Sometimes you just find the perfect Beer Haiku. In November, I’m doing a wedding speech so this poem, “Advice for the Best Man“, was timely:
A good rule of thumb:
When they try to tackle you
Your toast is finished
From the New York Times, Eric Asimov has a considered look at the highs and lows of the New York beer scene. His article is called “A beer please, and a (Good) Menu“:
Great beer abounds today in New York, and the choices keep getting better. Nowadays, almost every neighborhood bar has at least a few craft beers. The better beer bars offer an expanded selection, scouring the world for unknown brewers and new beers. And the mark of a top-flight spot is one or two cask beers, served unpasteurized and unfiltered with natural carbonation, rather than from a pressurized keg.
Yet an imbalance exists that threatens to undercut the pleasure to be found in a perfectly drawn pint. While aficionados yearn to have beer taken as seriously as wine, too often beer is presented in a context that diminishes the respect it deserves.
Glass Tip – Beer Haiku Daily for the poem and Mr Martin Bosley for the article
Beer and food matching is fun. The most fun about Beer is your not bound by a bunch of pre-conceived wine matches everyone seems to accept like, “Gewurztraminer goes with Asian food” not only is this stupid it also very boring.
The hurdle to beer and food matching in NZ is the lack of character in the mainstream brands. The real challenge for the chefs the Monteith’s Wild food challenge is making the dishes bland enough to match the beer. Hallertau has set about changing that with a range of beers bursting with delicious food matchable flavours.
People carp about food and beer pairings, griping that they’re just made up pretentions that have no right being associated with something as inclusive and democratic as beer. “It’s the drink of the common man,” they cry, “Beer goes with everything!” To which I respond, uh, no, it doesn’t. And to prove my point, here are ten food and beer partnerships guaranteed to make you wish you had chosen something else to drink.
10. Spicy food and mainstream lager: Icy beer calms the spice, does it? Anesthetizes the palate, more like. Take a dish with a good, healthy spice to it and just try to taste a plain, mainstream lager after a bite. You’ll soon find that the subtleties of the beer, such as they are, will be lost underneath a blanket of fire, leaving nothing to taste.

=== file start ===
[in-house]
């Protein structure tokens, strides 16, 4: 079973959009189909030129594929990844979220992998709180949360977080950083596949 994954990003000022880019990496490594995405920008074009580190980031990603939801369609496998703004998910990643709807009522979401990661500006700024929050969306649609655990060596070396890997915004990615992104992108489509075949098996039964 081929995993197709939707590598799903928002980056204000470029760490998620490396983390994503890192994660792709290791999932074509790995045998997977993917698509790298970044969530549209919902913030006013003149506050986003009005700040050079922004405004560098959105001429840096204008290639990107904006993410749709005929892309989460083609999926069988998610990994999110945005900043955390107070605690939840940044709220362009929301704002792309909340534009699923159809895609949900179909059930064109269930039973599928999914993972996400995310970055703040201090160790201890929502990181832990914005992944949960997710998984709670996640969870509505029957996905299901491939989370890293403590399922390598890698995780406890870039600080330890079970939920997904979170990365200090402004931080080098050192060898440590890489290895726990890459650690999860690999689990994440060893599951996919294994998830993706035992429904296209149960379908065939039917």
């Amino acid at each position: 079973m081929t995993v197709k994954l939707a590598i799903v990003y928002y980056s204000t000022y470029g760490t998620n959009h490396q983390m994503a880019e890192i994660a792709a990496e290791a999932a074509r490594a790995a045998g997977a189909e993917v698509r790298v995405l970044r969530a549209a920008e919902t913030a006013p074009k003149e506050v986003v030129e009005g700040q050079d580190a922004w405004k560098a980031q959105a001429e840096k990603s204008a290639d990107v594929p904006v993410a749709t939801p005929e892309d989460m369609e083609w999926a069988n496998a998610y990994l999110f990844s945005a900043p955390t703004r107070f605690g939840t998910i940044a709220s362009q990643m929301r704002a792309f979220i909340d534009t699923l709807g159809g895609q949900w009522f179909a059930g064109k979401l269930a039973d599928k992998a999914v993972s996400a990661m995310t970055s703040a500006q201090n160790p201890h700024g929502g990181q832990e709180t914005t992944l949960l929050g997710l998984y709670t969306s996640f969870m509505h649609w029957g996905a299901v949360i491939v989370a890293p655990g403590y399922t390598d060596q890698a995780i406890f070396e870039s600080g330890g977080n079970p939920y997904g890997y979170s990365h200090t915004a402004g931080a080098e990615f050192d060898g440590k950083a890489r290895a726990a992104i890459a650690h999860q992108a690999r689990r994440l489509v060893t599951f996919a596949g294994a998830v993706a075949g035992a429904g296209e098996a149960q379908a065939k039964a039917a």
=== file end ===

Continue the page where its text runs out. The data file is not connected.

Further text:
What does work: IPA
The latest column from the Wellingtonian newspaper looks at some of the beers that didn’t make it.
New beers continue to spring up to take their place and the overall selection for consumers is steadily growing. That does not stop me occasionally pausing to raise a glass to some of those beers which didn’t make it.
In the Free Radical, an article on beer and food including a recipe from that annoying guy who hosts the otherwise excellent Iron Chef:
It is unclear exactly when New Zealander’s decided that pouring a bottle of wine into a stew was classy but using a cup of ale in a sauce was not. Certainly, the Belgian, Germans and French would laugh at our notion that only wine could be used as an ingredient when cooking. When the Germans are laughing at you then it is clear you have a problem.
Finally, a full report from the All Hail Pale Ale tasting at Cellar Vate which featured two guest presenters.
The voting was briefly interrupted by an unscheduled appearance from Rodney Hide MP who was in the building for a television show. While seemingly baffled by proceedings, he was adamant that everyone in the room had to vote for Act.
From the Wellingtonian with kind permission, a column on beer lists, and beer and food matching:
I once bemused an impeccably dressed waiter in a fine (and expensive) Wellington restaurant by asking to see the beer list when ordering. “We do not have a beer list, sir. Why don’t you tell me what beer you would like and I will see if we have it?”
The latest Salient column details the on-going Bud war:
However, the mailbag was recently bulging with a plethora (“two”) of messages regarding comments made about the American beer Budweiser and the Czech beer Budvar in a law lecture at Victoria. The anonymous writers alerted me to the fact that Reader in Law Geoff McLay (known affectionately around the Law School as “Mr McLay”) had devoted part of a lecture to the global legal battles between Budvar – “the beer of kings” – and Budweiser – “the king of beers”.
Finally, the report and results from last night’s tasting at the Treasury:
The first ever commercial beer tasting I ever ran was on the May 22 in 2003. It was at the Treasury and there were eight people there. Last night I returned to the same venue to run another tasting to a crowd twice that size!